program!
20:31 < skelterjohn> i think a union type similar to interface would be
pretty useful
20:31 < Namegduf> "os"
20:31 < Namegduf> sauerbraten: You could try filing a bug for specific
functions to add.
20:32 < Namegduf> And if they're interested, offering a patch.  :P
20:32 < KirkMcDonald> All you'd really need is an interface { Fd() int }
20:32 < KirkMcDonald> Well, maybe not.
20:32 < KirkMcDonald> Since os.ForkExec literally wants *File.
20:32 < sauerbraten> lol i am far too bad at programming to offer a patch to
them :D it would be useless to them and embarrassing for me :D
20:32 < skelterjohn> yeah
20:32 < KirkMcDonald> Change os.ForkExec to take an interface { Fd() int } ?
20:33 < KirkMcDonald> (Since that's all it does with the *File things you
pass to it.)
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20:33 < skelterjohn> make a type Fd int
20:33 < Namegduf> I think the idea is that you don't need to use .Fd()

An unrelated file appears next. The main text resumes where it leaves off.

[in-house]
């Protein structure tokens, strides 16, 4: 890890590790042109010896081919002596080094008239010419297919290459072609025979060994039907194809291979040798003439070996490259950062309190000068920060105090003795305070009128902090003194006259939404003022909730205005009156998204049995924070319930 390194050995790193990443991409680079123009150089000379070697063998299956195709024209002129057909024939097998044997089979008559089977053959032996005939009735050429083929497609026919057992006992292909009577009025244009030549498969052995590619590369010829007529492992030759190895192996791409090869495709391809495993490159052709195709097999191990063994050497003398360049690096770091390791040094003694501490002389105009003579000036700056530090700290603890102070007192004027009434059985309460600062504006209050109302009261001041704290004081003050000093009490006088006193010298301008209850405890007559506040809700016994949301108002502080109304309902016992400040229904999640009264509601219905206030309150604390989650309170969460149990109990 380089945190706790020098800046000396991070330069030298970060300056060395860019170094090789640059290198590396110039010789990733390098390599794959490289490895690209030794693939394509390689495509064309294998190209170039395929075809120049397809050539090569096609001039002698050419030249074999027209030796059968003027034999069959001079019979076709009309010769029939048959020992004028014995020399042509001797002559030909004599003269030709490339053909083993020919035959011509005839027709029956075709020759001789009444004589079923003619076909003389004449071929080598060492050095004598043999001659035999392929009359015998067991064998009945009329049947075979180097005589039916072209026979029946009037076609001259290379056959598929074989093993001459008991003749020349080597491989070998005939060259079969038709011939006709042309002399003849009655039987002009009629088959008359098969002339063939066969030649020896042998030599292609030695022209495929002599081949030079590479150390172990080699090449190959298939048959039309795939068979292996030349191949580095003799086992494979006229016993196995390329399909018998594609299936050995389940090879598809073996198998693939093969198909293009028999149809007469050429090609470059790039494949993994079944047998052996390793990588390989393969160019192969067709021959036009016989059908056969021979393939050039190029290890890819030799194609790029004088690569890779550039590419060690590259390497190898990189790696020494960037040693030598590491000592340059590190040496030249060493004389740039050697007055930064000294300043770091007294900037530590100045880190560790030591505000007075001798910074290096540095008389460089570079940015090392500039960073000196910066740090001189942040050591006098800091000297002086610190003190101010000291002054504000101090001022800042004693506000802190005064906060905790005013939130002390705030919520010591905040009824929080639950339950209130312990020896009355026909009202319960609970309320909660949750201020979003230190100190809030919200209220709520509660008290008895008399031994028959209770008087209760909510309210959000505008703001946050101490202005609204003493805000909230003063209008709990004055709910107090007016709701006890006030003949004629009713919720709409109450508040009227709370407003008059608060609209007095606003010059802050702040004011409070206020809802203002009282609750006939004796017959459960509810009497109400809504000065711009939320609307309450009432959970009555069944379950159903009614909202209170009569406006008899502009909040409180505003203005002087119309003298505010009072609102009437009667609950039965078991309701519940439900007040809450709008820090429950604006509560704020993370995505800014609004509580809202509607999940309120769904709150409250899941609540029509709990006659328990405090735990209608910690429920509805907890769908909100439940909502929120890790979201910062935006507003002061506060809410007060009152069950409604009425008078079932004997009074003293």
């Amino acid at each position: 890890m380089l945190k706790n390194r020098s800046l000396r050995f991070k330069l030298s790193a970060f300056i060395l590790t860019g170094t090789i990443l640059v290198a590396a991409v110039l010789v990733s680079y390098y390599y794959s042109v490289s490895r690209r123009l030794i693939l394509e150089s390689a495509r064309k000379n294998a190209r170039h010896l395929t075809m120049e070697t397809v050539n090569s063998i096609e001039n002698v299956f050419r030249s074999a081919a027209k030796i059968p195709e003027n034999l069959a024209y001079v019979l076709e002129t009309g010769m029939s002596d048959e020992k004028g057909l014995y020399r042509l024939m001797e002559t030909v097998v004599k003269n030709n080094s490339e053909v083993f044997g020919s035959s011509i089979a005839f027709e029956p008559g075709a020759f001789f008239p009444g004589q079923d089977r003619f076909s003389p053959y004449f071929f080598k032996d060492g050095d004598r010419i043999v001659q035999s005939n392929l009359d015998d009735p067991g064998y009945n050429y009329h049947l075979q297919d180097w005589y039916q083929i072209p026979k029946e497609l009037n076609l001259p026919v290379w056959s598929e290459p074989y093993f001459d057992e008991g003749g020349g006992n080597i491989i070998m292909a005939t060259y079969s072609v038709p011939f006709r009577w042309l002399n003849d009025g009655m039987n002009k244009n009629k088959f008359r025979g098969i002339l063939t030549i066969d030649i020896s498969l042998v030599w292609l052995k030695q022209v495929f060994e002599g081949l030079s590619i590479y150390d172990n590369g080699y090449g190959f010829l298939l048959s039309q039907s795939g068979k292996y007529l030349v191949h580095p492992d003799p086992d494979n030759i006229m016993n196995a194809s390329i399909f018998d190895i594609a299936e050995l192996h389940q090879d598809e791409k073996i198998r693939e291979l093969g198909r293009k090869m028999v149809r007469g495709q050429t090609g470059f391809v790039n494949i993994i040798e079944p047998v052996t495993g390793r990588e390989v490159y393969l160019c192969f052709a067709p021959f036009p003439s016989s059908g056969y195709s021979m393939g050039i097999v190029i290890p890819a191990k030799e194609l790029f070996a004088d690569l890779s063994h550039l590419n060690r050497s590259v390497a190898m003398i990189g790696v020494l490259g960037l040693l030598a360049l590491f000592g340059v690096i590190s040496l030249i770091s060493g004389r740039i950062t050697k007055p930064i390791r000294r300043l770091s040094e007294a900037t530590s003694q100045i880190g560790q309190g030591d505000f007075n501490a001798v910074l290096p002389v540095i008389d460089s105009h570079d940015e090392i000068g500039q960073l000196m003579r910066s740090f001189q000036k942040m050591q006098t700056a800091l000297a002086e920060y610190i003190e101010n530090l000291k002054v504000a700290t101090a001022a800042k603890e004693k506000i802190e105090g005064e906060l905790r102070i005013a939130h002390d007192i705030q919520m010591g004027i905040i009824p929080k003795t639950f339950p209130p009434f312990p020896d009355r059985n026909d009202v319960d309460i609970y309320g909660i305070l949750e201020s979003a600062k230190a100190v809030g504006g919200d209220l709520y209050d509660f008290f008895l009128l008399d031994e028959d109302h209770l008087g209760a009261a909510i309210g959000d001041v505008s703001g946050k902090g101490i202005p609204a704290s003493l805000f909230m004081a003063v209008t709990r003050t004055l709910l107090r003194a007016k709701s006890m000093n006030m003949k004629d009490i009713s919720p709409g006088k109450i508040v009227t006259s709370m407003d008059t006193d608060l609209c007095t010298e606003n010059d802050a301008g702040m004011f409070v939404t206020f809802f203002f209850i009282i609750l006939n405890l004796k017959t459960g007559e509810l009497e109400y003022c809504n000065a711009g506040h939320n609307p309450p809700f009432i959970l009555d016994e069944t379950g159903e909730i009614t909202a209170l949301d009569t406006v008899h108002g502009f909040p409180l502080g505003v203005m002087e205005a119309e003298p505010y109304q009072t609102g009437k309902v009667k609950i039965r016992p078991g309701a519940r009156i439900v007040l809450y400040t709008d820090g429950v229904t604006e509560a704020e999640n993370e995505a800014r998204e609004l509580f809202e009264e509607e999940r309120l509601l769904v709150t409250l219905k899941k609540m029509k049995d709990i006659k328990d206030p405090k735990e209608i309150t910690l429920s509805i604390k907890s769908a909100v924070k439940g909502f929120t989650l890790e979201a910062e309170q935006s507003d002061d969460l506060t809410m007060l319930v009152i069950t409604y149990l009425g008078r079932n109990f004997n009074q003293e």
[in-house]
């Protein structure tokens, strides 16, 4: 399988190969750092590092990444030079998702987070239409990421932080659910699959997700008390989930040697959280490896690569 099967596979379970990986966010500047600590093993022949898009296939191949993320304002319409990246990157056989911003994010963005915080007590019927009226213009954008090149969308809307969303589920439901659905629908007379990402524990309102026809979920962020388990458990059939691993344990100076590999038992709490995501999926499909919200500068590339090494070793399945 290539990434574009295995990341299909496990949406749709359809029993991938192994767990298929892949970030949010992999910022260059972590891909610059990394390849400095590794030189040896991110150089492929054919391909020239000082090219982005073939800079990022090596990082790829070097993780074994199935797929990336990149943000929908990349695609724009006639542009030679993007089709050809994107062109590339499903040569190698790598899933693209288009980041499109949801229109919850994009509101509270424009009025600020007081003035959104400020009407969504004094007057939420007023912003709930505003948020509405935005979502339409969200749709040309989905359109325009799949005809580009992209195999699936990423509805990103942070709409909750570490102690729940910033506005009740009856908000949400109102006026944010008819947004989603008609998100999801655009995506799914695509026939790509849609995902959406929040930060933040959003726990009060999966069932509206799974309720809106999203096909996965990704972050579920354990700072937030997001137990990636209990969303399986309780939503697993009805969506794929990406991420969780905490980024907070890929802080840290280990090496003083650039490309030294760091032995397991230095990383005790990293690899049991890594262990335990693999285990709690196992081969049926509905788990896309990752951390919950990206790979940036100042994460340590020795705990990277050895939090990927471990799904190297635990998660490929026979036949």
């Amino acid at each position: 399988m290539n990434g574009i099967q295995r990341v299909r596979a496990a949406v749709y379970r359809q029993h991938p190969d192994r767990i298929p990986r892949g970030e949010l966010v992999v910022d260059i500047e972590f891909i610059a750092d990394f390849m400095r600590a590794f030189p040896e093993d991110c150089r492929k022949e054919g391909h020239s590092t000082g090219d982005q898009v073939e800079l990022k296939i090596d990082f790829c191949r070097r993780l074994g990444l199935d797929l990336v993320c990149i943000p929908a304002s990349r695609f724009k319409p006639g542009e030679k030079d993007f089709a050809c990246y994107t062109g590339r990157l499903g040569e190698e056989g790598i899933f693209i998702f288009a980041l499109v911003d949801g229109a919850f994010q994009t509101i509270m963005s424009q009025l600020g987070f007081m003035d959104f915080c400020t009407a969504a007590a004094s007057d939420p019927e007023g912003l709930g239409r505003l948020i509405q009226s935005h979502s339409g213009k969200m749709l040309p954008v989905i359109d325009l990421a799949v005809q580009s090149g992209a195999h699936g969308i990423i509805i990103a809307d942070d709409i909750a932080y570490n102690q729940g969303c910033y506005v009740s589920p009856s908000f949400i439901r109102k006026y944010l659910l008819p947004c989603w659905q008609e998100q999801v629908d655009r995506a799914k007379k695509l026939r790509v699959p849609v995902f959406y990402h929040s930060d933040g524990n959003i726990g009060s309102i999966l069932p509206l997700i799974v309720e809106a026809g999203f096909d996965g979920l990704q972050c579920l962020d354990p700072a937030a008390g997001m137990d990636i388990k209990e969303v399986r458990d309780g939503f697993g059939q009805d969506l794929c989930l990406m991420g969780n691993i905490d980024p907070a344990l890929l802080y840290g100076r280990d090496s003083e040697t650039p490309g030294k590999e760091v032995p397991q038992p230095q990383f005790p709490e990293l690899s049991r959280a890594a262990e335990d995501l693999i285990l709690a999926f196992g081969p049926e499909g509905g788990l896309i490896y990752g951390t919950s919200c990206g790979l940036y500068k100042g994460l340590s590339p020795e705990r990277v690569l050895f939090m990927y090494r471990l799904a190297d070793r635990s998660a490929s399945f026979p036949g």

manually
20:33 < KirkMcDonald> Then exec.Run can check to see if the value in the
interface is one of the predefined constants.
20:33 < skelterjohn> and func (f Fd) Fd() int {return int(f)}
20:33 < skelterjohn> or something
20:34 < KirkMcDonald> Otherwise, pass it to os.ForkExec directly.
20:36 < sauerbraten> gotta go, see you tomorrow maybe :)
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22:28 < Ginto8> ok quick question
22:28 < Ginto8> I have type X with method foo()
22:29 < Ginto8> and I have type Y struct { X }
22:29 < Ginto8> and Y has a method foo()
22:29 < Ginto8> and I have a Y blarg
22:29 < Ginto8> calling blarg.foo() calls Y.foo(), and I have to explicitly
go blarg.X.foo() to call X.foo() correct?
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22:38 < KirkMcDonald> Yes.
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22:40 < Ginto8> ok thanks
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23:35 < plexdev> http://is.gd/dqXd3 by [Rob Pike] in go/doc/ -- Go
specification: Lock down some details about channels and select:
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--- Log closed Wed Jul 14 00:00:12 2010